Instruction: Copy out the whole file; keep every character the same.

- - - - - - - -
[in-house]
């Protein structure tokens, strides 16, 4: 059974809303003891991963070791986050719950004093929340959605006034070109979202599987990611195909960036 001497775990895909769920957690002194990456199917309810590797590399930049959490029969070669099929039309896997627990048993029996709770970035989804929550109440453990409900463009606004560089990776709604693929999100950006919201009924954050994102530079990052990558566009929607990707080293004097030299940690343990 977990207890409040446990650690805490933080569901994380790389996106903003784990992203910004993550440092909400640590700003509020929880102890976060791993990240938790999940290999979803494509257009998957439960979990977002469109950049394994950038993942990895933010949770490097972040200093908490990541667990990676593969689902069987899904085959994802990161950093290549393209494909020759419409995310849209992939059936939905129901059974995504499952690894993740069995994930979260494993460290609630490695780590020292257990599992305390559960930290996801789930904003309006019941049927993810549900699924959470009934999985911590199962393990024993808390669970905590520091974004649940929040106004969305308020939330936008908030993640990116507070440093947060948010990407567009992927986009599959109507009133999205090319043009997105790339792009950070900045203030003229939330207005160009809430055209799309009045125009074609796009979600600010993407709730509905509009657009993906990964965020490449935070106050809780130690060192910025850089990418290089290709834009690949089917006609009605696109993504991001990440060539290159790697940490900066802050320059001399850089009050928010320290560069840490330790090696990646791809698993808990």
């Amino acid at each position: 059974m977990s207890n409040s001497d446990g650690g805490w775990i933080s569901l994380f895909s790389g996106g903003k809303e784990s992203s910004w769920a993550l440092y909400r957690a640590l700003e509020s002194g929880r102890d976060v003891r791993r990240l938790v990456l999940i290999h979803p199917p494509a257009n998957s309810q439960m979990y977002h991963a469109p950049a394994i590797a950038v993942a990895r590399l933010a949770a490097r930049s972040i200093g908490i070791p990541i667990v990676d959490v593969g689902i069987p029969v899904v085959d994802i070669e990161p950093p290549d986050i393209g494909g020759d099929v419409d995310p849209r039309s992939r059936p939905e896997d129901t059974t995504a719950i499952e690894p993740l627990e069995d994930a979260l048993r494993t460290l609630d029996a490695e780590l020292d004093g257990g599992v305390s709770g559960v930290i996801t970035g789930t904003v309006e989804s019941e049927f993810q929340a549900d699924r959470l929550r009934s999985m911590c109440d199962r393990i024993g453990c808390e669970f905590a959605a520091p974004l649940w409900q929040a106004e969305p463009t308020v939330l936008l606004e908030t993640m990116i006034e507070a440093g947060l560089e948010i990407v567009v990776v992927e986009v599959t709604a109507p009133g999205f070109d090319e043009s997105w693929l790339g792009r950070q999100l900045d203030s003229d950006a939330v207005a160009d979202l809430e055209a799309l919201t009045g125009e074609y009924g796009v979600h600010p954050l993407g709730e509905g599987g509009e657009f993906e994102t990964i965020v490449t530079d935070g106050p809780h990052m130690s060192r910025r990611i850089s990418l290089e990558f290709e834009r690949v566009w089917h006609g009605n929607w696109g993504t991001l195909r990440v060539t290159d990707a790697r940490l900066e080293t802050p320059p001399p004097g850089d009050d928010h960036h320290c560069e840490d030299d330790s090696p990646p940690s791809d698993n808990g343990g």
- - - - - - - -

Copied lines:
[in-house]
């Protein structure tokens, strides 16, 4: 059974809303003891991963070791986050719950004093929340959605006034070109979202599987990611195909960036 001497775990895909769920957690002194990456199917309810590797590399930049959490029969070669099929039309896997627990048993029996709770970035989804929550109440453990409900463009606004560089990776709604693929999100950006919201009924954050994102530079990052990558566009929607990707080293004097030299940690343990 977990207890409040446990650690805490933080569901994380790389996106903003784990992203910004993550440092909400640590700003509020929880102890976060791993990240938790999940290999979803494509257009998957439960979990977002469109950049394994950038993942990895933010949770490097972040200093908490990541667990990676593969689902069987899904085959994802990161950093290549393209494909020759419409995310849209992939059936939905129901059974995504499952690894993740069995994930979260494993460290609630490695780590020292257990599992305390559960930290996801789930904003309006019941049927993810549900699924959470009934999985911590199962393990024993808390669970905590520091974004649940929040106004969305308020939330936008908030993640990116507070440093947060948010990407567009992927986009599959109507009133999205090319043009997105790339792009950070900045203030003229939330207005160009809430055209799309009045125009074609796009979600600010993407709730509905509009657009993906990964965020490449935070106050809780130690060192910025850089990418290089290709834009690949089917006609009605696109993504991001990440060539290159790697940490900066802050320059001399850089009050928010320290560069840490330790090696990646791809698993808990």
């Amino acid at each position: 059974m977990s207890n409040s001497d446990g650690g805490w775990i933080s569901l994380f895909s790389g996106g903003k809303e784990s992203s910004w769920a993550l440092y909400r957690a640590l700003e509020s002194g929880r102890d976060v003891r791993r990240l938790v990456l999940i290999h979803p199917p494509a257009n998957s309810q439960m979990y977002h991963a469109p950049a394994i590797a950038v993942a990895r590399l933010a949770a490097r930049s972040i200093g908490i070791p990541i667990v990676d959490v593969g689902i069987p029969v899904v085959d994802i070669e990161p950093p290549d986050i393209g494909g020759d099929v419409d995310p849209r039309s992939r059936p939905e896997d129901t059974t995504a719950i499952e690894p993740l627990e069995d994930a979260l048993r494993t460290l609630d029996a490695e780590l020292d004093g257990g599992v305390s709770g559960v930290i996801t970035g789930t904003v309006e989804s019941e049927f993810q929340a549900d699924r959470l929550r009934s999985m911590c109440d199962r393990i024993g453990c808390e669970f905590a959605a520091p974004l649940w409900q929040a106004e969305p463009t308020v939330l936008l606004e908030t993640m990116i006034e507070a440093g947060l560089e948010i990407v567009v990776v992927e986009v599959t709604a109507p009133g999205f070109d090319e043009s997105w693929l790339g792009r950070q999100l900045d203030s003229d950006a939330v207005a160009d979202l809430e055209a799309l919201t009045g125009e074609y009924g796009v979600h600010p954050l993407g709730e509905g599987g509009e657009f993906e994102t990964i965020v490449t530079d935070g106050p809780h990052m130690s060192r910025r990611i850089s990418l290089e990558f290709e834009r690949v566009w089917h006609g009605n929607w696109g993504t991001l195909r990440v060539t290159d990707a790697r940490l900066e080293t802050p320059p001399p004097g850089d009050d928010h960036h320290c560069e840490d030299d330790s090696p990646p940690s791809d698993n808990g343990g």